Is the Taylor rule the right tool for discussing the stance of monetary policy at present?My guess is probably not. For starters, it assumes the parameters defining the relationship between the macroeconomic variables (inflation gap, output gap) and the appropriate federal funds interest rate are constant and linear. While these assumptions worked for the relatively stable 25 or so years during the Great Moderation they seem suspect now given the severity of the economic downturn. Another problem in using the Taylor Rule is that one has to know what is the neutral federal funds rate and the output gap. These metrics are hard to know with precision even in normal times, let alone turbulent economic times as we have now.
Given these challenges with the Taylor Rule, let me suggest an alternative, simple metric for determining the stance of monetary policy. This metric is difference between (1) the growth rate of nominal spending in the U.S. economy and (2) the federal funds rate. Using this metric, the federal funds rate should not deviate too far from the nominal spending growth rate otherwise monetary policy is either too loose (the federal funds rate is significantly below the nominal spending growth rate) or too tight (the federal funds rate is significantly above the nominal spending growth rate). This measure is similar to the one used by The Economist magazine where they gauge the stance of monetary policy by looking at the difference between the nominal GDP growth rate and the federal funds rate. The Economist explains the way to “interpret this [metric] is to see America’s nominal GDP growth as a proxy for the average return on American Inc. If the return is higher than the cost of borrowing, investment and growth will expand [and vice versa].
I however, think, a better way to think about this measure is to view it in terms of nominal spending rather than the return on American Inc. Here is why: stabilizing nominal spending is the key to stabilizing macroeconomic activity. If an economy is running near full employment, then any sudden increase or decrease in nominal spending will give rise to changes in real economic activity that cannot be sustained. This is because there are numerous nominal rigidities that prevent prices from adjusting instantly. There is simply no way to suddenly jar nominal spending and not have real economic activity move as well. Note, that key here is not to aim for price stability, but to aim for nominal spending stability. As I noted before,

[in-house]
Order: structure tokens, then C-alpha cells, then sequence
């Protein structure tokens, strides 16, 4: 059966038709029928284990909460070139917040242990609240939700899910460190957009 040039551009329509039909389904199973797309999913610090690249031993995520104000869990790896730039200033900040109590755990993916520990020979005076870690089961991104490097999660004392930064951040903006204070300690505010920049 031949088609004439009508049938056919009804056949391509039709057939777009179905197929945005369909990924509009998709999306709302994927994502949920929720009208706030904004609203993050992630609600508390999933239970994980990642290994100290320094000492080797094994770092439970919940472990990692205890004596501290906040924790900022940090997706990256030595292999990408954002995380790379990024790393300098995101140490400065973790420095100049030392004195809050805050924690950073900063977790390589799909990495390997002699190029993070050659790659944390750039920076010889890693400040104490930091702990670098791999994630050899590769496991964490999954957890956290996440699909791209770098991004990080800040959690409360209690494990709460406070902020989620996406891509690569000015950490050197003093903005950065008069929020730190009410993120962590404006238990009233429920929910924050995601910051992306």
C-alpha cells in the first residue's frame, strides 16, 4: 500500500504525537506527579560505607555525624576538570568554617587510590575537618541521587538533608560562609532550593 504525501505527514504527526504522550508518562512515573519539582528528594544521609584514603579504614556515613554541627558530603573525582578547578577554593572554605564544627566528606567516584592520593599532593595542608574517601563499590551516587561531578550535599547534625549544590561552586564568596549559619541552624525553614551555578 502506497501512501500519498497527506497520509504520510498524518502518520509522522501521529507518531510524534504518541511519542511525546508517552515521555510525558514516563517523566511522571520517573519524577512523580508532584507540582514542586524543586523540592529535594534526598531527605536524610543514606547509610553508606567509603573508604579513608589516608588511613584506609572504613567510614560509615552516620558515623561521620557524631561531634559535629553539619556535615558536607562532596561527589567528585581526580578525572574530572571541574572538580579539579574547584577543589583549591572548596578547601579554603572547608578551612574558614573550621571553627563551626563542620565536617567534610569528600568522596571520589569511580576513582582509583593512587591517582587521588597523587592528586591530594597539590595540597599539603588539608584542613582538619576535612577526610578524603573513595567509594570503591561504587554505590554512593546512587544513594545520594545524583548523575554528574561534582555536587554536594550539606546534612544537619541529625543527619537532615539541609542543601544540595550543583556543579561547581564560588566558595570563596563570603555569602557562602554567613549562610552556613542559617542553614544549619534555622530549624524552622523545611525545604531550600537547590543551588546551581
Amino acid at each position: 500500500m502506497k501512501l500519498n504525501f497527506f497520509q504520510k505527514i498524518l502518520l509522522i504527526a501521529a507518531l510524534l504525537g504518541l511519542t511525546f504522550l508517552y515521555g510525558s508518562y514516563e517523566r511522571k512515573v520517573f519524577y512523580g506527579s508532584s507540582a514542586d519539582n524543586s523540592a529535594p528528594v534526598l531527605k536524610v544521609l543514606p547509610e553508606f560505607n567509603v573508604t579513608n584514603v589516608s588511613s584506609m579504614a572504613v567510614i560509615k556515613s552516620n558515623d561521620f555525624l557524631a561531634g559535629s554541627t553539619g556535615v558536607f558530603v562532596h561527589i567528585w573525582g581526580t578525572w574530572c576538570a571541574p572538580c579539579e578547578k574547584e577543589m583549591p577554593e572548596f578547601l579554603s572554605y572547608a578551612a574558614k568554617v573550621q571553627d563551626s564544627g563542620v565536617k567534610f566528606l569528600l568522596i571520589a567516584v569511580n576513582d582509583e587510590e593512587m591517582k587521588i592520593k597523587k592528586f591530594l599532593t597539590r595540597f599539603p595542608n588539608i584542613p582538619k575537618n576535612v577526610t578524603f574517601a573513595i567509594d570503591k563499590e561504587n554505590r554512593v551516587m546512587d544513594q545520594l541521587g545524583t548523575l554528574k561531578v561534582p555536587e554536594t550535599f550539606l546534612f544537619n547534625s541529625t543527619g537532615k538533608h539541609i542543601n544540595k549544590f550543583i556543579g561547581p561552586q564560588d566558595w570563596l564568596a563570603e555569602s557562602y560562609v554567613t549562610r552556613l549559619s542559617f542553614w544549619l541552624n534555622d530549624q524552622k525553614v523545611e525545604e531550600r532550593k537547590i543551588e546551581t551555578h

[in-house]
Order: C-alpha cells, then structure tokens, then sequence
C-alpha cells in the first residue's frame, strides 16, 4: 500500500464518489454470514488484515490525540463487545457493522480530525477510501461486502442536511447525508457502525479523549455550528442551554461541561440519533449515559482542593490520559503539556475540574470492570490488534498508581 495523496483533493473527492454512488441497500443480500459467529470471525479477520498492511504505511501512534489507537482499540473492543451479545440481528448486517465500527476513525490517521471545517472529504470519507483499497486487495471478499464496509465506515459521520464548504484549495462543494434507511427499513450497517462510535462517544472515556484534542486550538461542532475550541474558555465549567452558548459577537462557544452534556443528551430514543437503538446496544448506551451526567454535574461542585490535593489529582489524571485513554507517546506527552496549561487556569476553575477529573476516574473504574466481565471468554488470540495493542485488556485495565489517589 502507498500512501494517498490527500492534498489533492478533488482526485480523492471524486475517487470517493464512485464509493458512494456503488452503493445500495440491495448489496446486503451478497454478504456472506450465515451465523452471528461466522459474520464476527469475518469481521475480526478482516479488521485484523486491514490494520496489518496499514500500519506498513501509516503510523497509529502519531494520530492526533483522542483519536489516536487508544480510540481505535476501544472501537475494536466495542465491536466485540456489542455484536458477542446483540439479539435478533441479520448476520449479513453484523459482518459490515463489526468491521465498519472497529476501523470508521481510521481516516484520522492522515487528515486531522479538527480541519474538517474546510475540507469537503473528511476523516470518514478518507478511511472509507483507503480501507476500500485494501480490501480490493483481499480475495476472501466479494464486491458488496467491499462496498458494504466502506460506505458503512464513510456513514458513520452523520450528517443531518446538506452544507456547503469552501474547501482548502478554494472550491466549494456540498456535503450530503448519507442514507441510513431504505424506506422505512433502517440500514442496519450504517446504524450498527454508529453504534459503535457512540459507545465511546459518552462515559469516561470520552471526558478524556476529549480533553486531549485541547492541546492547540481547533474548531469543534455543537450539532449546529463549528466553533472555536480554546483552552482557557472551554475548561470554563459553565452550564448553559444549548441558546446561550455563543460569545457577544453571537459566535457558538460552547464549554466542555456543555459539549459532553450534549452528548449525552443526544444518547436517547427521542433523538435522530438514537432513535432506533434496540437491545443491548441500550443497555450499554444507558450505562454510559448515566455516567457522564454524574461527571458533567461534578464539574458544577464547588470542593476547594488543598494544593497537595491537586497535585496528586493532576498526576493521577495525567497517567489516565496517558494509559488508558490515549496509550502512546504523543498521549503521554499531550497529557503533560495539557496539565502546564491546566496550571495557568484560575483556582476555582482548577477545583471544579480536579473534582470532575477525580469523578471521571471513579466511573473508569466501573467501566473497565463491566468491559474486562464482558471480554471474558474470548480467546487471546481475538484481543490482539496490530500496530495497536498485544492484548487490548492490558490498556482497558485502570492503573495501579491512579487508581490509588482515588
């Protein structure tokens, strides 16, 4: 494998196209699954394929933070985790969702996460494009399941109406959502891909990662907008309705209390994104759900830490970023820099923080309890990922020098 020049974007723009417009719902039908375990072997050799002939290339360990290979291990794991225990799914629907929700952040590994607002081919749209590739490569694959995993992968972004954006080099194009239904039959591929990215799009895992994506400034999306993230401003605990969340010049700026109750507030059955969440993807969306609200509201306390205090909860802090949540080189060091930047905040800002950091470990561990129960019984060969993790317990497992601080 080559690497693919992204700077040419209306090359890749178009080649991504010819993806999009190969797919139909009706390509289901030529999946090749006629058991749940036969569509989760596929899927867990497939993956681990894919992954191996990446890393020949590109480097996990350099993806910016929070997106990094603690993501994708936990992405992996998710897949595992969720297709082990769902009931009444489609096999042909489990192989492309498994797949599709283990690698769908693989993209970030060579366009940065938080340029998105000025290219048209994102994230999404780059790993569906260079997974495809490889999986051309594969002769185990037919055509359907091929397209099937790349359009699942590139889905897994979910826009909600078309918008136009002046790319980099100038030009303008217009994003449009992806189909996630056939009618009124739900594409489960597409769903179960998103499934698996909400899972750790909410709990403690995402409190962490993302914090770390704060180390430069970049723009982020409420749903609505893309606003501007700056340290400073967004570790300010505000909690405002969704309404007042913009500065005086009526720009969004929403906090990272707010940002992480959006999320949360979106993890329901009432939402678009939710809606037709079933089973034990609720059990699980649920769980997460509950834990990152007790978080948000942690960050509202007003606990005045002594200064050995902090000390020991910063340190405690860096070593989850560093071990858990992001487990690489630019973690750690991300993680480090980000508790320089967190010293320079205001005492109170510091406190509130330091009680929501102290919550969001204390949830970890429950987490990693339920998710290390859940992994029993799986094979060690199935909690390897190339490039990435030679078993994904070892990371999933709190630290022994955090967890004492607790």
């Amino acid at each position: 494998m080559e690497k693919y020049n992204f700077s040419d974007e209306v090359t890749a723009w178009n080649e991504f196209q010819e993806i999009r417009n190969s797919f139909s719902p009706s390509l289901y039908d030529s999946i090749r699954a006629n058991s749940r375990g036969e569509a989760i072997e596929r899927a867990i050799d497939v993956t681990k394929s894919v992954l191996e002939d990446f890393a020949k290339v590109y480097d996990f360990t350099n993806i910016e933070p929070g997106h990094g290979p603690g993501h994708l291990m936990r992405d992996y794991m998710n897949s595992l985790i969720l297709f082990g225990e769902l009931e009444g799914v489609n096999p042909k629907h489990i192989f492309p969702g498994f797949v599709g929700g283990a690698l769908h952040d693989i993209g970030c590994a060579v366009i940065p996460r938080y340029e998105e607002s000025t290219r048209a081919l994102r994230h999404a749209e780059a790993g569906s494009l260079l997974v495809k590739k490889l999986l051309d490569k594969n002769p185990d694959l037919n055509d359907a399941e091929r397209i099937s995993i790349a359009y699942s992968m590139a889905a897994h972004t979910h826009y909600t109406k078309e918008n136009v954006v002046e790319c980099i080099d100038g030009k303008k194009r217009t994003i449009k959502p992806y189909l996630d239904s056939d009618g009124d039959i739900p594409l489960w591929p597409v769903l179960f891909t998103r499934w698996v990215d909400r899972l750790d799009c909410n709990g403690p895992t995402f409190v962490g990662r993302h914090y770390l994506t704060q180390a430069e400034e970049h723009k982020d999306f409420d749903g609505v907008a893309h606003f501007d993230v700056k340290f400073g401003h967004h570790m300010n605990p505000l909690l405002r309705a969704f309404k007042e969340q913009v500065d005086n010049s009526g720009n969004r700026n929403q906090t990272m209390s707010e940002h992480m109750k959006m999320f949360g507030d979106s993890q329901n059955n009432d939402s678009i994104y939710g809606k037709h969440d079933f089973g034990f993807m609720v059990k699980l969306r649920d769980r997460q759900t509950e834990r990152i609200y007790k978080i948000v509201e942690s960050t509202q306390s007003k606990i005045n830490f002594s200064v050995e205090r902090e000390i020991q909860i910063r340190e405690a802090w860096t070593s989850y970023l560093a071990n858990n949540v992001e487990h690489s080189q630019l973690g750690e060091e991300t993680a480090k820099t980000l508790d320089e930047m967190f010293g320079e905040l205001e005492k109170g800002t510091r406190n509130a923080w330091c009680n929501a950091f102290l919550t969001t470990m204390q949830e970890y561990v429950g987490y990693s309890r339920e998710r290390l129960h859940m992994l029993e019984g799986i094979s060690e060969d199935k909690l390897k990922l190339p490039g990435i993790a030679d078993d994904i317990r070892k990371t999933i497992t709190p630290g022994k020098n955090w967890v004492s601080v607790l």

Nominal spending shocks, after all, are the real source of macroeconomic volatility while inflation is merely a symptom of these shocks. Moreover, inflation can sometimes can be hard to interpret--Is the high(low) inflation due to positive(negative) aggregate demand shocks or negative(positive) aggregate supply shocks?--and as a result monetary policy that targets inflation may make the wrong call.The good news is that the Fed can largely shape nominal spending and keep it growing around some target. But to do so means the Fed must not let its federal funds rate be low relative to the growth rate of nominal spending or vice versa.
So what does this policy rate gap look like? Using final sales to domestic purchasers as my measure of nominal spending, I have constructed it two ways: (1) the year-on-year percent change in nominal spending minus the federal funds rate and (2) the annualized quarterly percent change in nominal spending minus the federal funds rate. I have graphed both series below with the NBER recessions in gray bars. The figure goes through 2009:Q1. (Click on the figure to enlarge.)
This figure indicates this measure is consistent with commonly held views about the stance of monetary policy historically. For example, the easing of policy in the 1970s is apparent as is the tightening in the early 1980s. This figure also shows a very accommodative monetary stance in the early-to-mid 2000s. Finally, it shows that through the last few quarters ending in 2009:Q1 monetary policy appears to have been effectively tightening. This is because even though the federal funds rate did not change, nominal spending collapsed creating a large gap between the two series. The fall in nominal spending can seen in the figure below. (Click on figure to enlarge.)